The Making of a Great Olive Oil

...e At the end of all this machinery the oil pours out of a spigot and into a steel drum: We all had the great privilege of tasting the freshly squeezed oil. I won’t soon forget that heavenly flavor. Matt told us that it takes around a ton of olives to make 25 to 30 gallons of oil. The olives come from a thousand trees that are tucked around the vineyards. If you’re ever in Northern California the Preston Vineyard is well worth a v...

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Broom Corn–or is it Broomcorn?

Mrs. Homegrown here: This summer I suggested we plant broom corn for no other good reason than I saw the seed pack at the nursery and thought it would be fun to make a broom. (This sort of temporary insanity often overtakes me in the seed aisle.) So without knowing anything at all about broom corn or broom making we planted a block of the stuff. Maybe I should have done a little research into broom making before planting, but I let it slide ...

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Back on the Yogurt Train: How to Make Yogurt

...what I can. Lately I’ve realized that one consistent source of waste plastic in our kitchen comes in the form of yogurt tubs. This is a little silly, because we know how to make yogurt. In fact, I do believe we covered it in our book. Thing is, back in the day when we made yogurt, it was Erik’s job. When he slacked on it, I didn’t even consider picking it up. Chalk it up to the mysteries of division of labor in a household. An...

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We Grow Houses

...mer apartment of Gianni Versace assassin and spree killer Andrew Cunanan. So when we spotted a NBC news truck near the Homegrown Revolution compound we assumed our Los Angeles neighborhood had produced a new celebrity killer. It turned out instead to be a photo op for the County of Los Angeles Agricultural Commissioner/Weights and Measures who had deployed the truck pictured above to spray pesticide due to an invasion of the oriental Fruit Fly Ba...

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Medlar: The Best Fruit You’ve Never Heard Of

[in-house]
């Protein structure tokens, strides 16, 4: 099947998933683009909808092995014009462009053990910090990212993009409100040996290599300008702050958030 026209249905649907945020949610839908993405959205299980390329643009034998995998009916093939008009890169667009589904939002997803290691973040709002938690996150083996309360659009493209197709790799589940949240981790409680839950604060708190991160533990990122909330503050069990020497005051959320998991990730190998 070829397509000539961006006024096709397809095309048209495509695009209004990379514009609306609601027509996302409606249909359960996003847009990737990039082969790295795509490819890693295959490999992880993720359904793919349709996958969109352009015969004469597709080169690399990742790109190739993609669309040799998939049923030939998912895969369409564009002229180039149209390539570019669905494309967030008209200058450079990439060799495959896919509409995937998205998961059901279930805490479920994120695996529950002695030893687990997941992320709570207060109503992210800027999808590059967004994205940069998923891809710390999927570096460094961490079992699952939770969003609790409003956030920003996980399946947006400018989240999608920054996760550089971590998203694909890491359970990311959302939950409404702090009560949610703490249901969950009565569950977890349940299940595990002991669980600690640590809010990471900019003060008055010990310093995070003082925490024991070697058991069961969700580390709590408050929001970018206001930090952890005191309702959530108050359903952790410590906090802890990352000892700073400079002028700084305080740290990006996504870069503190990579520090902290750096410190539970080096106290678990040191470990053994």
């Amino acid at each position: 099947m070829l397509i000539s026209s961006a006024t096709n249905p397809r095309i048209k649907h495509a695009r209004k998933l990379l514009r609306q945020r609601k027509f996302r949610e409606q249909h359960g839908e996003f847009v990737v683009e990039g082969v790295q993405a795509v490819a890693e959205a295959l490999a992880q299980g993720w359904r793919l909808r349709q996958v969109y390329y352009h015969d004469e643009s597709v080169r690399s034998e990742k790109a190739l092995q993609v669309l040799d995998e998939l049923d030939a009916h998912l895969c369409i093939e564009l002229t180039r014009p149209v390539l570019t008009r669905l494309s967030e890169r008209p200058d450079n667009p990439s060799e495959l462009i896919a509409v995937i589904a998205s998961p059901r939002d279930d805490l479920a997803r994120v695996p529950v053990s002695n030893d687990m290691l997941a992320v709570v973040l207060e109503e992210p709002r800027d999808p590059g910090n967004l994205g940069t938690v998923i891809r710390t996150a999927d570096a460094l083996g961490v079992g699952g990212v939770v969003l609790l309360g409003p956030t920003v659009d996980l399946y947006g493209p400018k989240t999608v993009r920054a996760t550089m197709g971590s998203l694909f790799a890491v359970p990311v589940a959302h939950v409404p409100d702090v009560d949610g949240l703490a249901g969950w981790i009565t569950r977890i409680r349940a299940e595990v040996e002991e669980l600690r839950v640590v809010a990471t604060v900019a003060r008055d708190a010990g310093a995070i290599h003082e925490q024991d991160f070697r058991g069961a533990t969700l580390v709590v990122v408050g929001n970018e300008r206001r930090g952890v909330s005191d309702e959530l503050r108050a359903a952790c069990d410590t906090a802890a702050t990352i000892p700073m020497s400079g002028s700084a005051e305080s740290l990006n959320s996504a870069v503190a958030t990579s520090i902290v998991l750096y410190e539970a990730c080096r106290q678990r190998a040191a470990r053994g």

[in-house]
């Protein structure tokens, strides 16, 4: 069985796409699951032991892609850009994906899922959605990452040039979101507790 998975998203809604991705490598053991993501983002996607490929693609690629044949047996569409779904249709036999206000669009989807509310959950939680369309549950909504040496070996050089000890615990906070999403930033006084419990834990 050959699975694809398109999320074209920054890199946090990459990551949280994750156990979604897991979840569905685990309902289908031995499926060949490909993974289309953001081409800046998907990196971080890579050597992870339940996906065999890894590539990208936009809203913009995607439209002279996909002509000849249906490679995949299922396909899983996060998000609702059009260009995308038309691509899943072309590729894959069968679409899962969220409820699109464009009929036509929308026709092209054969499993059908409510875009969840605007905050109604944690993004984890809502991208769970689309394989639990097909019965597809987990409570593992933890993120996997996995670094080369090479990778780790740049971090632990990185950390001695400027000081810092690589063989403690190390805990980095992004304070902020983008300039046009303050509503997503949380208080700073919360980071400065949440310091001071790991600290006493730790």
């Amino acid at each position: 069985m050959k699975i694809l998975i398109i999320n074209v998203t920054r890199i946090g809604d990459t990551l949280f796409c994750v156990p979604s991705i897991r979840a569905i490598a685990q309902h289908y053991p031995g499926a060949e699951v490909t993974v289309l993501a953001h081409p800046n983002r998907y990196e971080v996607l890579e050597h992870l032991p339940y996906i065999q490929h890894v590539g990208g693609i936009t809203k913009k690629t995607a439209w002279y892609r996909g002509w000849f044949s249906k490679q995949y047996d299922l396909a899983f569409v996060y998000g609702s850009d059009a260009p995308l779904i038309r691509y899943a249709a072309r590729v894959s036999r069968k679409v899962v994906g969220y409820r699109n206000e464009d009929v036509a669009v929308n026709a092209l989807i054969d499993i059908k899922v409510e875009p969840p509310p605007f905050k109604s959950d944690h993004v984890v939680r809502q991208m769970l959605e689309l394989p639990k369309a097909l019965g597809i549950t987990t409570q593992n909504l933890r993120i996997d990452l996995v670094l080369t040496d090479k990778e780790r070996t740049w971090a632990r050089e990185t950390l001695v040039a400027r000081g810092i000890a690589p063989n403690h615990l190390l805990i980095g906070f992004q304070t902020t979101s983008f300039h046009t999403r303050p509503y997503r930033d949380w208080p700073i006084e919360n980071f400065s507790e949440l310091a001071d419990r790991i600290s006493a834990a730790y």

a Farms. See, Craig has a place up in those hills, and just happened to know his neighbors had a little grove of medlars, and these neighbors agreed to sell them to Craig and Tara, provided Craig and Tara picked them. For us, it was a great excuse for a trip to the mountains with a bunch of friends for some laughs, fresh air and gorgeous fall scenery. Also along for the medlar hunt were Joseph Shuldiner and Graham Keegan. As a group we gathered 1...

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Tuesday Morning Fruit Linkages

We’ve been reading Adam Leith Gollner’s entertaining book The Fruit Hunters: A Story of Nature, Adventure, Commerce, and Obsession and Gollner mentions a number of intreguing internet resources, perfect for a little post holiday weekend surfing: More than you ever wanted to know about the world’s smelliest fruit: Durian (Durian Palace) The California Rare Fruit Growers, “Pushing the Limits of Fruit Growing, Worldwide...

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Quince: the “Poster Child of Slowness”

Oops–I think they mean “quince“ A year ago I planted a “Karp’s Sweet Quince” tree from Raintree Nursery and blogged about it, saying that I’d like to hear from fruit expert David Karp for whom the tree is named. Karp called me a few weeks ago to say that he was working on a quince article for the LA Times, “There’s a new taste for quince“. In the article Karp discusses varieties that...

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Fruit Tree Maintenance Calendars

Where we live, it’s the time of year to prune and deal with pest issues on fruit trees. The University of California has a very helpful page of fruit tree maintenance calendars for us backyard orchard enthusiasts.  The calendars cover everything from when to water, fertilize, paint the trunks and many other tasks. You can also find them in one big handy set of charts in UC’s book The Home Orchard. The permaculturalist in me likes ou...

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How to Deal With Thrips on Stone Fruit

Research hint: when you have a pest problem on an edible plant, Google the name of the plant and “UC Davis.” What comes up is UC Davis’ handy Integrated Pest Management info sheets, evidenced based information on all kinds of problems. This is how I figured out that a small insect called the western flower thrip (Frankliniella occidentalis), was noshing on our nectarines. Thrips damage the fruit when it is small. The scars enl...

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Los Angeles Fruit Tree Pruning Workshops

Homegrown Neighbor here: Growing fruit trees has obvious rewards. You can eat the fruit at its peak, straight off of the tree, full of flavor, aromatic and juicy. And the sight of an apple, peach or other deciduous tree in bloom is an ephemeral yet breathtakingly beautiful sight. But many of these trees will not bear good fruit without proper pruning. Good pruning encourages stronger limbs able to hold heavy fruits, prevents limb breakage, imp...

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